Today (April 28), New York Governor Andrew Cuomo continued to unveil his plan for reopening the state once the May 15 work-from-home order expires, which he hinted yesterday might take longer for some areas than expected. The plan was distilled into a 12-step program to success. This included:
- Following the Centers for Disease Control (CDC) guidelines, which state that a 14-day decrease in hospitalizations should be in place before going forward with reopening in the first place
- A two-phase return to reopening businesses following that: The first being bringing back construction/manufacturing jobs that have a low risk of heightening the spread of COVID-19 (these businesses would have to show the state that they had safety precautions in place); the second being businesses that could be deemed “essential” beyond these ones (also low risk); a third, sub-category would be not having “attractive nuisances,” or areas in regions where mass gatherings could lead to intrastate spread or a potential uptick in the infection rate (one must assume that this would be referring to places such as Saratoga Race Course or the Saratoga Performing Arts Center)
- Having the proper business precautions in place once people return to work: In other words, will there be Personal Protective Equipment (PPE) available to employees and will proper social distancing be followed within the workplace itself?
- Regionally, healthcare capacity (and ICU beds) cannot exceed 70 percent—and that would have to include times like the height of flu seasons (PPE would also need to be stockpiled in the meantime, so that shortages don’t happen again)
- There has to be a steady testing regimen in place (30 tests per 1,000 people per month at minimum), with enough testing sites available, with the proper advertising, so that people know they exist
- There needs to be a contact tracing “army” in place (30 tracers for every 100,000 people)—in others words, people who can trace how many people came into contact with someone who tests positive for COVID-19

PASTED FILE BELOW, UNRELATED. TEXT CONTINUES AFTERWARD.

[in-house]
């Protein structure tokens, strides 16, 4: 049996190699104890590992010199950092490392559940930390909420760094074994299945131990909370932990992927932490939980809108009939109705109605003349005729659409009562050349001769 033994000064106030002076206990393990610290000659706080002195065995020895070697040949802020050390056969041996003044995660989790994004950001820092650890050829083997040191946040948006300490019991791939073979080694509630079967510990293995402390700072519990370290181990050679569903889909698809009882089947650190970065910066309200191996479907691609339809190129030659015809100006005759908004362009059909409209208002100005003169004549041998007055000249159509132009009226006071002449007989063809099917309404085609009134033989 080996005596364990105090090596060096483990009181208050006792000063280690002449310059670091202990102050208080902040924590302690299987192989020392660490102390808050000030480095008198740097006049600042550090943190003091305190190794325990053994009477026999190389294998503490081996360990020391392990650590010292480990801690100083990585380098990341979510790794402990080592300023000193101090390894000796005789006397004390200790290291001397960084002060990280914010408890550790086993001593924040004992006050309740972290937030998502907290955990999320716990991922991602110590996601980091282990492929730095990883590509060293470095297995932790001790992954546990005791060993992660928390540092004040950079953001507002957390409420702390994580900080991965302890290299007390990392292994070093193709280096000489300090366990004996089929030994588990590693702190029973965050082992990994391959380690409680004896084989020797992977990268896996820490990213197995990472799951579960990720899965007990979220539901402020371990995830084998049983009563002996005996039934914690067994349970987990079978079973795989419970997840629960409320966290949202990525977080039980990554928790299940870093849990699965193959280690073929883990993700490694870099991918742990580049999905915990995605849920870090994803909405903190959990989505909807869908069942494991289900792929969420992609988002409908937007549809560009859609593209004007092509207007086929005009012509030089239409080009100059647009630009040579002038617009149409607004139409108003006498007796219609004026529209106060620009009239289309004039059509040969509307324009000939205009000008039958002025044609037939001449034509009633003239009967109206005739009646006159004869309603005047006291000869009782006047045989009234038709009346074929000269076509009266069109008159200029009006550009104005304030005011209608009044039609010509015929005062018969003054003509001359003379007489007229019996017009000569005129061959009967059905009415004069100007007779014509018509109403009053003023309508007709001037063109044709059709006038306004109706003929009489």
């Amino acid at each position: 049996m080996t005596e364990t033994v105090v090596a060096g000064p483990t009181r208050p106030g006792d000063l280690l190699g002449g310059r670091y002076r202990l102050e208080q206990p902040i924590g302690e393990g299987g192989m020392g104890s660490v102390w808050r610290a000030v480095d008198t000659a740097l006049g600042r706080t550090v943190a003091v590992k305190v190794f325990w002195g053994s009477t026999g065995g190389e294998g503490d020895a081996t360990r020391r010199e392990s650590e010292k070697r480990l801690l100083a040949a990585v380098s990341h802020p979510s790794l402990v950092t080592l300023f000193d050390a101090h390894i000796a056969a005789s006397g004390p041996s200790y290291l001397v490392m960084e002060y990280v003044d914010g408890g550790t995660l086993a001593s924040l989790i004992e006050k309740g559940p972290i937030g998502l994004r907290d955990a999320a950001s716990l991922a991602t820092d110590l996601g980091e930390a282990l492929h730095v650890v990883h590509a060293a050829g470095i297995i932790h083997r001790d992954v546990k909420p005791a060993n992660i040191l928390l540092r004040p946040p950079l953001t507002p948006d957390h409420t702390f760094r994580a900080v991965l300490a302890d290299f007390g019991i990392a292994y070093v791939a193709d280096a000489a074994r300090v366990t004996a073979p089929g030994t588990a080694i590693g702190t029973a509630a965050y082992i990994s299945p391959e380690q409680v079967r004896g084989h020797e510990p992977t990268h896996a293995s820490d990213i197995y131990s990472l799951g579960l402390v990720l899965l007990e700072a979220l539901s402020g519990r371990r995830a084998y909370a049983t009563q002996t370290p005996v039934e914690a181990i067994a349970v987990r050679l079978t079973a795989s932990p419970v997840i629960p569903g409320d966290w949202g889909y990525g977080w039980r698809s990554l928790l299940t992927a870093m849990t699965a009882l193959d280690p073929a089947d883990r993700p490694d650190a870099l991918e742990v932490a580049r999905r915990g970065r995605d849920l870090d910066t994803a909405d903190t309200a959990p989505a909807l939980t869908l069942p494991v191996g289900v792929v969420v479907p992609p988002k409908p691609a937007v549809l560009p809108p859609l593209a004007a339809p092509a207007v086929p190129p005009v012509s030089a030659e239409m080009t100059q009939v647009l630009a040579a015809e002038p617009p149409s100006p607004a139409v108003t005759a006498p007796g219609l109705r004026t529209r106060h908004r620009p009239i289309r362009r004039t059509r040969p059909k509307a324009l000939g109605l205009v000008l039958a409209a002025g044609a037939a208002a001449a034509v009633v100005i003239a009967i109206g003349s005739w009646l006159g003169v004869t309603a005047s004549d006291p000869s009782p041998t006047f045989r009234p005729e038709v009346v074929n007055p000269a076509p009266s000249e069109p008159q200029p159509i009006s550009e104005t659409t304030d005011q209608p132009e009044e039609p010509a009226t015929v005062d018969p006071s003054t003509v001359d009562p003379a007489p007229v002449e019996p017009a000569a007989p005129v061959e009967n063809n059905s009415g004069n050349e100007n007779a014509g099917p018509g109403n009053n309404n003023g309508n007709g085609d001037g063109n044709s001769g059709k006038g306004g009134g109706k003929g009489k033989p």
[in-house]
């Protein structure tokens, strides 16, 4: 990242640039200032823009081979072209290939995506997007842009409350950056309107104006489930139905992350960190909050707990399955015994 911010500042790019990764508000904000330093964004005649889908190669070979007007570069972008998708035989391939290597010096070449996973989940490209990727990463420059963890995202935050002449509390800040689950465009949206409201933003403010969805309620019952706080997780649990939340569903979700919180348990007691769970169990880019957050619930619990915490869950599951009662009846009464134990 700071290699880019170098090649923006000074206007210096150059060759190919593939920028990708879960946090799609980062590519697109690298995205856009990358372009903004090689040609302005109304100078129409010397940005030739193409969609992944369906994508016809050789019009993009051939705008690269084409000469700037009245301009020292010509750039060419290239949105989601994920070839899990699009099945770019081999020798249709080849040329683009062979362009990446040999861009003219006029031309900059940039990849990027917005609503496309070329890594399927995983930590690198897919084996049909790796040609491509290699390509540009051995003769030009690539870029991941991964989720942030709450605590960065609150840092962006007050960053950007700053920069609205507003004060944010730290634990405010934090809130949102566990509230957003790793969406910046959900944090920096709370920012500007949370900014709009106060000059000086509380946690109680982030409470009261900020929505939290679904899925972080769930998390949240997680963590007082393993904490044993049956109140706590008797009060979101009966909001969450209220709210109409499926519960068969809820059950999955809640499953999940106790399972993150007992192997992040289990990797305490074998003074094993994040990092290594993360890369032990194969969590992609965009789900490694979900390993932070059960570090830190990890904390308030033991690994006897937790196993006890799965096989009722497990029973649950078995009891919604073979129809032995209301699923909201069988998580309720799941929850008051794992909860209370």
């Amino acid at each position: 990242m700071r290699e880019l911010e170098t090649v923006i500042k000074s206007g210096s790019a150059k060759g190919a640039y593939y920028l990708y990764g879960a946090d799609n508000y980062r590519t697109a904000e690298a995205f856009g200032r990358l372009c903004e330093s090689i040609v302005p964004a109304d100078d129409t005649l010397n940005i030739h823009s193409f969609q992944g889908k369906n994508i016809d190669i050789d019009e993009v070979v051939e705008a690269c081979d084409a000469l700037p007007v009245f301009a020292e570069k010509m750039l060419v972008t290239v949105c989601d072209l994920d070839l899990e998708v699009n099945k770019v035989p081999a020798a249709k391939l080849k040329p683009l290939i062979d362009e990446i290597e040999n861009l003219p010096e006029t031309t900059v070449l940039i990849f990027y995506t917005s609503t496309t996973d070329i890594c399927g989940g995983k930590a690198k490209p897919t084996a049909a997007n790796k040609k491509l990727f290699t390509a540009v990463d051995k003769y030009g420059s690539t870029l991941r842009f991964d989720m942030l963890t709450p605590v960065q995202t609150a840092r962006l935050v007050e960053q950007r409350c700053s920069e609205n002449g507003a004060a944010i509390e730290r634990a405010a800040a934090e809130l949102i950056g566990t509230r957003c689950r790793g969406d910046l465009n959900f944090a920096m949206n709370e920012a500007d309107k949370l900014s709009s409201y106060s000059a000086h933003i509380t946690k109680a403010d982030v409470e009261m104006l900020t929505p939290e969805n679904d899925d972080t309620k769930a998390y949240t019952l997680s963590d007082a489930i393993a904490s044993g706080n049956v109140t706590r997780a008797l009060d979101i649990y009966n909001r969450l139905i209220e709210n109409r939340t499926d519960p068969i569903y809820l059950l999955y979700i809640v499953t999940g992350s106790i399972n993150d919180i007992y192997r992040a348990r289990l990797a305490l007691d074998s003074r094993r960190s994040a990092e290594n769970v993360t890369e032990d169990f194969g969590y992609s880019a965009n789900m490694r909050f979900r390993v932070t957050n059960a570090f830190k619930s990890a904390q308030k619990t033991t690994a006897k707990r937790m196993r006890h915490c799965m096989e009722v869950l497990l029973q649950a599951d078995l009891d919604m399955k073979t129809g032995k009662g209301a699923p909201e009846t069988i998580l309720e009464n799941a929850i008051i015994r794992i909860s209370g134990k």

- There need to be enough isolation facilities where people who are infected with COVID-19 can stay so as not to infect family members, neighbors and others
- There needs to be regional coordination when it comes to reopening schools, public transportation, testing and tracing
- Healthcare systems need to reimagine telemedicine
- School systems need to reimagine tele-education
- There needs to be a regional “control room” or centralized place that is monitoring all of these regional indicators and can wave the “danger” flag if a lockdown is needed again
- Essential workers need to be properly protected and respected, whether that be through access to PPE and testing or by properly disinfecting trains, buses and other public transportation.
From a macro perspective, total hospitalizations and intubations continue to decline daily, with the number of new COVID-19 patients dipping below 1,000. The total number of daily COVID deaths is also on the decline, with 335 reported on April 28, the lowest number yet.
New York State still has the most COVID-19 cases in the entire nation, with more than 300,000 reported and more than 22,000 deaths.